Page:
Showdowns tend to draw big crowds, and Thursday’s back-to-back hearings on SB 1070, Arizona’s new immigration law, did not disappoint.
The federal courthouse in downtown Phoenix drew a full contingent of reporters, photographers, lawyers, plaintiffs, protesters, and the just-plain-curious as Judge Susan Bolton presided over two courtroom dramas that will determine the future of this controversial law.
In the first hearing, the ACLU and other civil rights groups – including MALDEF, NILC, APALC and NDLON –asked for an injunction to stop the operative provisions of SB 1070 from taking effect on July 29, as scheduled.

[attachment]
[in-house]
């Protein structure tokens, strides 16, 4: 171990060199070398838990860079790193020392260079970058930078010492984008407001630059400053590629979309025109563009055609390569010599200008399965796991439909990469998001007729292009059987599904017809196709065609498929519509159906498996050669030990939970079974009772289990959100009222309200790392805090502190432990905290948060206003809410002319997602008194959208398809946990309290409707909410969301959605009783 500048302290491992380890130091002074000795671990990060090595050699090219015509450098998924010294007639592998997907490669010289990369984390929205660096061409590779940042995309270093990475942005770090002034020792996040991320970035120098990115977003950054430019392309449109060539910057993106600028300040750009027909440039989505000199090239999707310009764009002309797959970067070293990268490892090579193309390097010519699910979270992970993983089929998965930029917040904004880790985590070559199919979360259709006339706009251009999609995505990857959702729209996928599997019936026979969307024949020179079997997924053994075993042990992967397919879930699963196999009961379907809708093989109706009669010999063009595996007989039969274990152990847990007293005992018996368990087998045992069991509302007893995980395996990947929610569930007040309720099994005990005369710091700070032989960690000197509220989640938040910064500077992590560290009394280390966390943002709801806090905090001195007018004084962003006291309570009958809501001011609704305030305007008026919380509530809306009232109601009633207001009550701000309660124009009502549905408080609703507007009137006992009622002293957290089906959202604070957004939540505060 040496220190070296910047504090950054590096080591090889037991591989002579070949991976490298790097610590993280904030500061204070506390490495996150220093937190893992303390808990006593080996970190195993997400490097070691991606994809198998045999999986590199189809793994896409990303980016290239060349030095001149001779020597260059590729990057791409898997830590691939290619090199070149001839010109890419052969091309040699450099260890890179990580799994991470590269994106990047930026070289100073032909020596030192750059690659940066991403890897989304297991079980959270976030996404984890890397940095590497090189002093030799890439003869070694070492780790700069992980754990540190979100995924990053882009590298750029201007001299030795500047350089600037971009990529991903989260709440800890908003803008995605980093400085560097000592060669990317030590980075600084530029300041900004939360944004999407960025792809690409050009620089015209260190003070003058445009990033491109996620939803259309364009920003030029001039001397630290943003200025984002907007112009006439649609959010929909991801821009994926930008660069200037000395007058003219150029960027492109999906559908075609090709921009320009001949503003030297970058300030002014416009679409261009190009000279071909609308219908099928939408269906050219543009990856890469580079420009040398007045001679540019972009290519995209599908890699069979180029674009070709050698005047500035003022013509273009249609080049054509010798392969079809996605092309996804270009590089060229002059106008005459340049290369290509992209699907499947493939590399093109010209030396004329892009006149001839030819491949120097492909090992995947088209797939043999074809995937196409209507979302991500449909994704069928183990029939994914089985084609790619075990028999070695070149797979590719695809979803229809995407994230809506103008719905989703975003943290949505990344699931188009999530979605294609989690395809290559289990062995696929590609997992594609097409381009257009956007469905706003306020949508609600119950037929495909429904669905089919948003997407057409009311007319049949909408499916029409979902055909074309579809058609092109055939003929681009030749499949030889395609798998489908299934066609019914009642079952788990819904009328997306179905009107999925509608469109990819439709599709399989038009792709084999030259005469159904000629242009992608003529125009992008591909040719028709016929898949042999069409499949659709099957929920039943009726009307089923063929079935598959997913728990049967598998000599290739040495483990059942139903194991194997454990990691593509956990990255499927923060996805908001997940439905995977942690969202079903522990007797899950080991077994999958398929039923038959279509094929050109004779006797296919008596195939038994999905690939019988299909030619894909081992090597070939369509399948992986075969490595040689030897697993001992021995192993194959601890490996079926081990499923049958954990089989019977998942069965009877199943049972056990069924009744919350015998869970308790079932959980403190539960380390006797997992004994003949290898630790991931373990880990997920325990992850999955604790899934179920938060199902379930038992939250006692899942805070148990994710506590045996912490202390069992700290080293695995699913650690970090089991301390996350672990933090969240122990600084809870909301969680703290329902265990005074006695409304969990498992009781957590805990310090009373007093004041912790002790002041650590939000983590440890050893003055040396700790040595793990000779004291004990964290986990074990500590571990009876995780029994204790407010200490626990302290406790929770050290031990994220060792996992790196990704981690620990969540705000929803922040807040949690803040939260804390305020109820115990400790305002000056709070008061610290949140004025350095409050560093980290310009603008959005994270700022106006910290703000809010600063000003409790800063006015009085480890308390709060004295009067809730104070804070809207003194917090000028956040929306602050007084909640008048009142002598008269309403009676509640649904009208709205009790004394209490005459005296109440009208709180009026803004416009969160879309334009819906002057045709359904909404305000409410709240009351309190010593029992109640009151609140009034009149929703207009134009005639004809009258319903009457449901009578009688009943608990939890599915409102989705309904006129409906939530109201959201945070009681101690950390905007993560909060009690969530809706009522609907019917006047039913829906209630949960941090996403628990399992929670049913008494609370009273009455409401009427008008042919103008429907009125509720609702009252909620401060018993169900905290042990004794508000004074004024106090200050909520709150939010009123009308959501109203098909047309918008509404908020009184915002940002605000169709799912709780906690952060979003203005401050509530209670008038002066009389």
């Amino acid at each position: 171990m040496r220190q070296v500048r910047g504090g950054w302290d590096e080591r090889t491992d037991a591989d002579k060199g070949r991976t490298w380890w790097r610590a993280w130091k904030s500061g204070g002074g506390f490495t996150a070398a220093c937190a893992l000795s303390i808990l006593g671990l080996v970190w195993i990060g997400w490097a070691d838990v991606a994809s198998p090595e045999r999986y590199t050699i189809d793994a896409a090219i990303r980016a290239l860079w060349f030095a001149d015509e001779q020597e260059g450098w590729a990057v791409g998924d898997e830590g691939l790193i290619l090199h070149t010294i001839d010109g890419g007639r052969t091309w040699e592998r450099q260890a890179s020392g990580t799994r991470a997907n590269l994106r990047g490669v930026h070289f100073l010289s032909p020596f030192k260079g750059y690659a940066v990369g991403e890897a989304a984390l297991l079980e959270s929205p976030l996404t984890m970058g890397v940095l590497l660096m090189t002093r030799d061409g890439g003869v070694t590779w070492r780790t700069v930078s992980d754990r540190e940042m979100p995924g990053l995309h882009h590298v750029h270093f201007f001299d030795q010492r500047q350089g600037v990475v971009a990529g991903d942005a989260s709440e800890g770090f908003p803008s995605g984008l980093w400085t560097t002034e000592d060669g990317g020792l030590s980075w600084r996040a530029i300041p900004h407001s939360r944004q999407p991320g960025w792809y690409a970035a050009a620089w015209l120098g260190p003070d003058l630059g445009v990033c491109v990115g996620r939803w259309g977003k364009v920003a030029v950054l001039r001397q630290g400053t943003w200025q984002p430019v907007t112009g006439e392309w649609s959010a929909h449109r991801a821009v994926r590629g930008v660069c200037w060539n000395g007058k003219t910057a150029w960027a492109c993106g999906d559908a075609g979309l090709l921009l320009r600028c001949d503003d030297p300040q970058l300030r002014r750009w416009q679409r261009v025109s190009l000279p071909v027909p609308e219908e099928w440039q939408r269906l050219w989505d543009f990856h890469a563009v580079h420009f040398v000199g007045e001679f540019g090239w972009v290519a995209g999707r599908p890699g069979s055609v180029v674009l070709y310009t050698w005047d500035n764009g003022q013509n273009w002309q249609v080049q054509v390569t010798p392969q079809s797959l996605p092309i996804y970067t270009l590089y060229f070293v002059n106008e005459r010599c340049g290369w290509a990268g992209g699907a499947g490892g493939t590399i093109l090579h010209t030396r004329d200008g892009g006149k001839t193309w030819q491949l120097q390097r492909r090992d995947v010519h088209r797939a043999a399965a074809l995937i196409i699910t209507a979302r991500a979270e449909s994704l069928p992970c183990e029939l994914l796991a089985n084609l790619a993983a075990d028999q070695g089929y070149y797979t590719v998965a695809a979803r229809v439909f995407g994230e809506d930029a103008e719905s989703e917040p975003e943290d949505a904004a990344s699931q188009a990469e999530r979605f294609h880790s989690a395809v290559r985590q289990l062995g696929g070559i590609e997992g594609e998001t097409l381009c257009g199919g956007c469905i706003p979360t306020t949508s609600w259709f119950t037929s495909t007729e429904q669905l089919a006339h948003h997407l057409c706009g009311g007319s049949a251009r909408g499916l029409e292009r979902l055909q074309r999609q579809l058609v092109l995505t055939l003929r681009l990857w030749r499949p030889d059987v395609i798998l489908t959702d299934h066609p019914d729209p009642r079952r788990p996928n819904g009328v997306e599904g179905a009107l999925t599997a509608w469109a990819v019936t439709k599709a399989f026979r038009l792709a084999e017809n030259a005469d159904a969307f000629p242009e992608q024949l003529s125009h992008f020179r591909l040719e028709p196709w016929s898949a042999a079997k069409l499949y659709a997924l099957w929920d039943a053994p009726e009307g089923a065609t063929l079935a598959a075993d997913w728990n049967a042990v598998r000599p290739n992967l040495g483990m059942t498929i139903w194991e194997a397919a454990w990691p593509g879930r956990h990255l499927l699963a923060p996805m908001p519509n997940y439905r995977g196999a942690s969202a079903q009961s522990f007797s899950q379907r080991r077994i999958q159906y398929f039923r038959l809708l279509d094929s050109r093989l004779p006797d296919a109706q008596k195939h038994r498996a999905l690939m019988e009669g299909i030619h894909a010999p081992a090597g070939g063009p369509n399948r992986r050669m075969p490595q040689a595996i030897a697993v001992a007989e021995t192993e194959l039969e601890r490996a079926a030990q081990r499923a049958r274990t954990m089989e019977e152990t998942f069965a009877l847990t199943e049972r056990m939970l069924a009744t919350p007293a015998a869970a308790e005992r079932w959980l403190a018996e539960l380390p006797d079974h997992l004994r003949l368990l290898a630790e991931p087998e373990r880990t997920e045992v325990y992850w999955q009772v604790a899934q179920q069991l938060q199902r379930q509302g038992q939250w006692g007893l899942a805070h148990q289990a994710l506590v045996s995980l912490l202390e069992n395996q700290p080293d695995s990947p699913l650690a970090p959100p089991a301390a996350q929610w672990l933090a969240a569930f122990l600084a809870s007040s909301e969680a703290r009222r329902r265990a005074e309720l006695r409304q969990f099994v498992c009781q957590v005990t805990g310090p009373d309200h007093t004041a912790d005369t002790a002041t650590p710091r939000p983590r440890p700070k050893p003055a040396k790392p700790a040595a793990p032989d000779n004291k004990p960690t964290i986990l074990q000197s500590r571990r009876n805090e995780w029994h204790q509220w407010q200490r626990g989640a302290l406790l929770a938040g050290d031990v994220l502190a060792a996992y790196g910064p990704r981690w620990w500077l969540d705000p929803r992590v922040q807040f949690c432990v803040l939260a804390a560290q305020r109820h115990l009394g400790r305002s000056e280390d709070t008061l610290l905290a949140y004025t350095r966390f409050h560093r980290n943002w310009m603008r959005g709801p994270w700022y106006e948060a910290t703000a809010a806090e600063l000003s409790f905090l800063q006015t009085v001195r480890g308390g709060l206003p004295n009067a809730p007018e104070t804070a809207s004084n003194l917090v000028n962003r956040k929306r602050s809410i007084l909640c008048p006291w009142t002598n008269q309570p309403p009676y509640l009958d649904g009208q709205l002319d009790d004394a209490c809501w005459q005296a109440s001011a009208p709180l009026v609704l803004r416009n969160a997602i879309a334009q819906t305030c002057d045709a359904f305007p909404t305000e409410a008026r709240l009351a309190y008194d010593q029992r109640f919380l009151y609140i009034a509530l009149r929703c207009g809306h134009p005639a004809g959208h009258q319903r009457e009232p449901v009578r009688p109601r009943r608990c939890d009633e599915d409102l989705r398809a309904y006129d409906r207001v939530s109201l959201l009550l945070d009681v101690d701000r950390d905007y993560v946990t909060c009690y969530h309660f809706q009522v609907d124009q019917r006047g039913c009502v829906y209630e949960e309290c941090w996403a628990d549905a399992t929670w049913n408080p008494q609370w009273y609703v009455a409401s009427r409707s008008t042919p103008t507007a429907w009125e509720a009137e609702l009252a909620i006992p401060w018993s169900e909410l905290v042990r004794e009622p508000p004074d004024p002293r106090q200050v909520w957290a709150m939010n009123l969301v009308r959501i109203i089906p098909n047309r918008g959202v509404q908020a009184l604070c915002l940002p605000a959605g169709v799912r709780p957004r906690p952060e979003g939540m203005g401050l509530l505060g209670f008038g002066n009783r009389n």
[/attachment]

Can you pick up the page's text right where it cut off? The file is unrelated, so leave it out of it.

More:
MALDEF attorney Nina Perales started off by refuting the government’s assertion that the plaintiffs did not have a right to sue by describing the particular harm that the new law would have on the diverse coalition of 14 organizations and 10 individuals in the case. For example, she pointed to several of the plaintiffs who are survivors of turmoil in their home countries, religious persecution, or domestic violence, who would be subject to detention and arrest under Arizona’s law, but not by federal authorities.